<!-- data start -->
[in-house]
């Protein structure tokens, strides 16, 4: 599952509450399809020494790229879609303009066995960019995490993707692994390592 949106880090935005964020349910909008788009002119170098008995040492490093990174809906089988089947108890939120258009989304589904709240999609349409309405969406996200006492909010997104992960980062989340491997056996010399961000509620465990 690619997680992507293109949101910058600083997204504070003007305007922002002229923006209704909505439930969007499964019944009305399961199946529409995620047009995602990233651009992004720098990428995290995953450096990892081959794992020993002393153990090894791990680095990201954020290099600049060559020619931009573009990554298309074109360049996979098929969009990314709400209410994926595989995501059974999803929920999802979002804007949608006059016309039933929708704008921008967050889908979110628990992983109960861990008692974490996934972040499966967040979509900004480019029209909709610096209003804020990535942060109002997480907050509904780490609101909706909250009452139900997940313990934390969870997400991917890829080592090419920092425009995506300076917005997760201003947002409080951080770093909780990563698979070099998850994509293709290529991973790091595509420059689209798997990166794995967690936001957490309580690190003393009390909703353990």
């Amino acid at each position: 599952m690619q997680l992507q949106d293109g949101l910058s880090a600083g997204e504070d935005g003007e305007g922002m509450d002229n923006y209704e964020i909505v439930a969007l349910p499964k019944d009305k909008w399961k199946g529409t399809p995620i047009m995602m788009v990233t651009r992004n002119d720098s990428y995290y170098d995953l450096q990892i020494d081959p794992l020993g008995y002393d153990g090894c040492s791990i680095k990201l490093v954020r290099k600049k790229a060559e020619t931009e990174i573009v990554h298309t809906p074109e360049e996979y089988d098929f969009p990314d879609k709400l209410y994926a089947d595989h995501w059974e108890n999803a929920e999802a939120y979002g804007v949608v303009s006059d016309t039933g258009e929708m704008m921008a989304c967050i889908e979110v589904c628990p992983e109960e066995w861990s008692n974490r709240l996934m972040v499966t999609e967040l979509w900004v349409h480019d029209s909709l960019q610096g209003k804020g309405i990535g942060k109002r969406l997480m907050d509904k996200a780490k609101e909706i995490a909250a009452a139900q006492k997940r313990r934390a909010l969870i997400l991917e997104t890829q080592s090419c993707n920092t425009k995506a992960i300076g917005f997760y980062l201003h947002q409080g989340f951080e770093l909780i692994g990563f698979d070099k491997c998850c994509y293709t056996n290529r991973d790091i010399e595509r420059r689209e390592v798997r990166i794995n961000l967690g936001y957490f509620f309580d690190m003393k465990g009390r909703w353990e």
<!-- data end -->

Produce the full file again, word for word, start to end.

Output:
[in-house]
């Protein structure tokens, strides 16, 4: 599952509450399809020494790229879609303009066995960019995490993707692994390592 949106880090935005964020349910909008788009002119170098008995040492490093990174809906089988089947108890939120258009989304589904709240999609349409309405969406996200006492909010997104992960980062989340491997056996010399961000509620465990 690619997680992507293109949101910058600083997204504070003007305007922002002229923006209704909505439930969007499964019944009305399961199946529409995620047009995602990233651009992004720098990428995290995953450096990892081959794992020993002393153990090894791990680095990201954020290099600049060559020619931009573009990554298309074109360049996979098929969009990314709400209410994926595989995501059974999803929920999802979002804007949608006059016309039933929708704008921008967050889908979110628990992983109960861990008692974490996934972040499966967040979509900004480019029209909709610096209003804020990535942060109002997480907050509904780490609101909706909250009452139900997940313990934390969870997400991917890829080592090419920092425009995506300076917005997760201003947002409080951080770093909780990563698979070099998850994509293709290529991973790091595509420059689209798997990166794995967690936001957490309580690190003393009390909703353990």
């Amino acid at each position: 599952m690619q997680l992507q949106d293109g949101l910058s880090a600083g997204e504070d935005g003007e305007g922002m509450d002229n923006y209704e964020i909505v439930a969007l349910p499964k019944d009305k909008w399961k199946g529409t399809p995620i047009m995602m788009v990233t651009r992004n002119d720098s990428y995290y170098d995953l450096q990892i020494d081959p794992l020993g008995y002393d153990g090894c040492s791990i680095k990201l490093v954020r290099k600049k790229a060559e020619t931009e990174i573009v990554h298309t809906p074109e360049e996979y089988d098929f969009p990314d879609k709400l209410y994926a089947d595989h995501w059974e108890n999803a929920e999802a939120y979002g804007v949608v303009s006059d016309t039933g258009e929708m704008m921008a989304c967050i889908e979110v589904c628990p992983e109960e066995w861990s008692n974490r709240l996934m972040v499966t999609e967040l979509w900004v349409h480019d029209s909709l960019q610096g209003k804020g309405i990535g942060k109002r969406l997480m907050d509904k996200a780490k609101e909706i995490a909250a009452a139900q006492k997940r313990r934390a909010l969870i997400l991917e997104t890829q080592s090419c993707n920092t425009k995506a992960i300076g917005f997760y980062l201003h947002q409080g989340f951080e770093l909780i692994g990563f698979d070099k491997c998850c994509y293709t056996n290529r991973d790091i010399e595509r420059r689209e390592v798997r990166i794995n961000l967690g936001y957490f509620f309580d690190m003393k465990g009390r909703w353990e």